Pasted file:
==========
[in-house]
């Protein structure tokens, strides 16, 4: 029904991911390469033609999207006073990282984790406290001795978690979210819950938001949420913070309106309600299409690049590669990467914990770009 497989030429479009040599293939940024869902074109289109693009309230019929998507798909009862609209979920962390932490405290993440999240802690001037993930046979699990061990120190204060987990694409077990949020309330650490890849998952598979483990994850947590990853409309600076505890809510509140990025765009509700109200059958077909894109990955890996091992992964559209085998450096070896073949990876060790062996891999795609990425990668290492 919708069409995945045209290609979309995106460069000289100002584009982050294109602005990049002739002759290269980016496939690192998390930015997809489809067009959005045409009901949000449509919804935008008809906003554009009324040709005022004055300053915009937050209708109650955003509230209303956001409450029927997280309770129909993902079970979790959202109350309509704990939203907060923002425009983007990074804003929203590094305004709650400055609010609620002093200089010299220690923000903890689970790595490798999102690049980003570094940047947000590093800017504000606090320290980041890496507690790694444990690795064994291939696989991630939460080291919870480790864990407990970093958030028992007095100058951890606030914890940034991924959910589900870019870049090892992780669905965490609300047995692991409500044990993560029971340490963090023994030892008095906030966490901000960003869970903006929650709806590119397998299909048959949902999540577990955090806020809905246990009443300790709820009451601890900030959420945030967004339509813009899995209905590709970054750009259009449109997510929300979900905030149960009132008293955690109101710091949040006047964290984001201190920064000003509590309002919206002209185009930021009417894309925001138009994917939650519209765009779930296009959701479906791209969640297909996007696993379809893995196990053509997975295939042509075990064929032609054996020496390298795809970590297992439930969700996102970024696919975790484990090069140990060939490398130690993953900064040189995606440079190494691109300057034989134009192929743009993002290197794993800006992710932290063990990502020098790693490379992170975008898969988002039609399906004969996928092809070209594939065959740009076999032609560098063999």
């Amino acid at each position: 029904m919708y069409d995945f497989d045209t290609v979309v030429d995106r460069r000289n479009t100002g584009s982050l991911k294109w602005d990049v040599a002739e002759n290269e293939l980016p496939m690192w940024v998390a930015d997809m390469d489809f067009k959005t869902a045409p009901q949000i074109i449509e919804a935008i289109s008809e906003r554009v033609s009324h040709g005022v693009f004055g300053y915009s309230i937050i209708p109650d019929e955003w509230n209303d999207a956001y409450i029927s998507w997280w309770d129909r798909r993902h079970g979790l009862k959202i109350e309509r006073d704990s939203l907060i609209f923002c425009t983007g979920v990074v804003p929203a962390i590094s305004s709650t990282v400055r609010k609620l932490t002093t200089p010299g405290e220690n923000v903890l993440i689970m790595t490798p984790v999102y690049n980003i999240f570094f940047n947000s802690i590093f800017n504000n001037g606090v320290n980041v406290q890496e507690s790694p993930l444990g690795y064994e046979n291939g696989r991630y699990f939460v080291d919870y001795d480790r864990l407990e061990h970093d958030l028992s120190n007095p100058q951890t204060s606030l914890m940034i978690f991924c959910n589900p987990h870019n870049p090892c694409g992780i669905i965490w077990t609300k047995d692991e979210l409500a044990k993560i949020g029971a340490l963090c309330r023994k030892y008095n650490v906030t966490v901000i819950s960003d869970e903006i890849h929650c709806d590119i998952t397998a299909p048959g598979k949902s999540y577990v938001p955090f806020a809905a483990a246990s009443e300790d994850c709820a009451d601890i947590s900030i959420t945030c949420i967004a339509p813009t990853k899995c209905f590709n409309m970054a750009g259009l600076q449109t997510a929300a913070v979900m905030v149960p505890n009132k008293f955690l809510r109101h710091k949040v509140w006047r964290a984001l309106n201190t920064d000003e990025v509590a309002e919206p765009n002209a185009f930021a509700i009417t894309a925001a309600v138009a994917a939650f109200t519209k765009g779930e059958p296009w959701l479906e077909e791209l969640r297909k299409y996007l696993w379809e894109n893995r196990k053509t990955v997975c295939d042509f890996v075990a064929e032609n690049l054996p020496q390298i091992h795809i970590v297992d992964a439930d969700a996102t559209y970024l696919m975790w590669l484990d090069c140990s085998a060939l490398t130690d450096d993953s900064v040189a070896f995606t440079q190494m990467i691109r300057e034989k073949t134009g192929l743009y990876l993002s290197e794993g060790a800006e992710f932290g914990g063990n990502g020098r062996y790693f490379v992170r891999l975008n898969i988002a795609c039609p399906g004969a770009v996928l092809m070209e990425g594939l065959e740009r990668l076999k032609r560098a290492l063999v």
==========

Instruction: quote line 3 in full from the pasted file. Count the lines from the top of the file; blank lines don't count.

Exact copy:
């Amino acid at each position: 029904m919708y069409d995945f497989d045209t290609v979309v030429d995106r460069r000289n479009t100002g584009s982050l991911k294109w602005d990049v040599a002739e002759n290269e293939l980016p496939m690192w940024v998390a930015d997809m390469d489809f067009k959005t869902a045409p009901q949000i074109i449509e919804a935008i289109s008809e906003r554009v033609s009324h040709g005022v693009f004055g300053y915009s309230i937050i209708p109650d019929e955003w509230n209303d999207a956001y409450i029927s998507w997280w309770d129909r798909r993902h079970g979790l009862k959202i109350e309509r006073d704990s939203l907060i609209f923002c425009t983007g979920v990074v804003p929203a962390i590094s305004s709650t990282v400055r609010k609620l932490t002093t200089p010299g405290e220690n923000v903890l993440i689970m790595t490798p984790v999102y690049n980003i999240f570094f940047n947000s802690i590093f800017n504000n001037g606090v320290n980041v406290q890496e507690s790694p993930l444990g690795y064994e046979n291939g696989r991630y699990f939460v080291d919870y001795d480790r864990l407990e061990h970093d958030l028992s120190n007095p100058q951890t204060s606030l914890m940034i978690f991924c959910n589900p987990h870019n870049p090892c694409g992780i669905i965490w077990t609300k047995d692991e979210l409500a044990k993560i949020g029971a340490l963090c309330r023994k030892y008095n650490v906030t966490v901000i819950s960003d869970e903006i890849h929650c709806d590119i998952t397998a299909p048959g598979k949902s999540y577990v938001p955090f806020a809905a483990a246990s009443e300790d994850c709820a009451d601890i947590s900030i959420t945030c949420i967004a339509p813009t990853k899995c209905f590709n409309m970054a750009g259009l600076q449109t997510a929300a913070v979900m905030v149960p505890n009132k008293f955690l809510r109101h710091k949040v509140w006047r964290a984001l309106n201190t920064d000003e990025v509590a309002e919206p765009n002209a185009f930021a509700i009417t894309a925001a309600v138009a994917a939650f109200t519209k765009g779930e059958p296009w959701l479906e077909e791209l969640r297909k299409y996007l696993w379809e894109n893995r196990k053509t990955v997975c295939d042509f890996v075990a064929e032609n690049l054996p020496q390298i091992h795809i970590v297992d992964a439930d969700a996102t559209y970024l696919m975790w590669l484990d090069c140990s085998a060939l490398t130690d450096d993953s900064v040189a070896f995606t440079q190494m990467i691109r300057e034989k073949t134009g192929l743009y990876l993002s290197e794993g060790a800006e992710f932290g914990g063990n990502g020098r062996y790693f490379v992170r891999l975008n898969i988002a795609c039609p399906g004969a770009v996928l092809m070209e990425g594939l065959e740009r990668l076999k032609r560098a290492l063999v």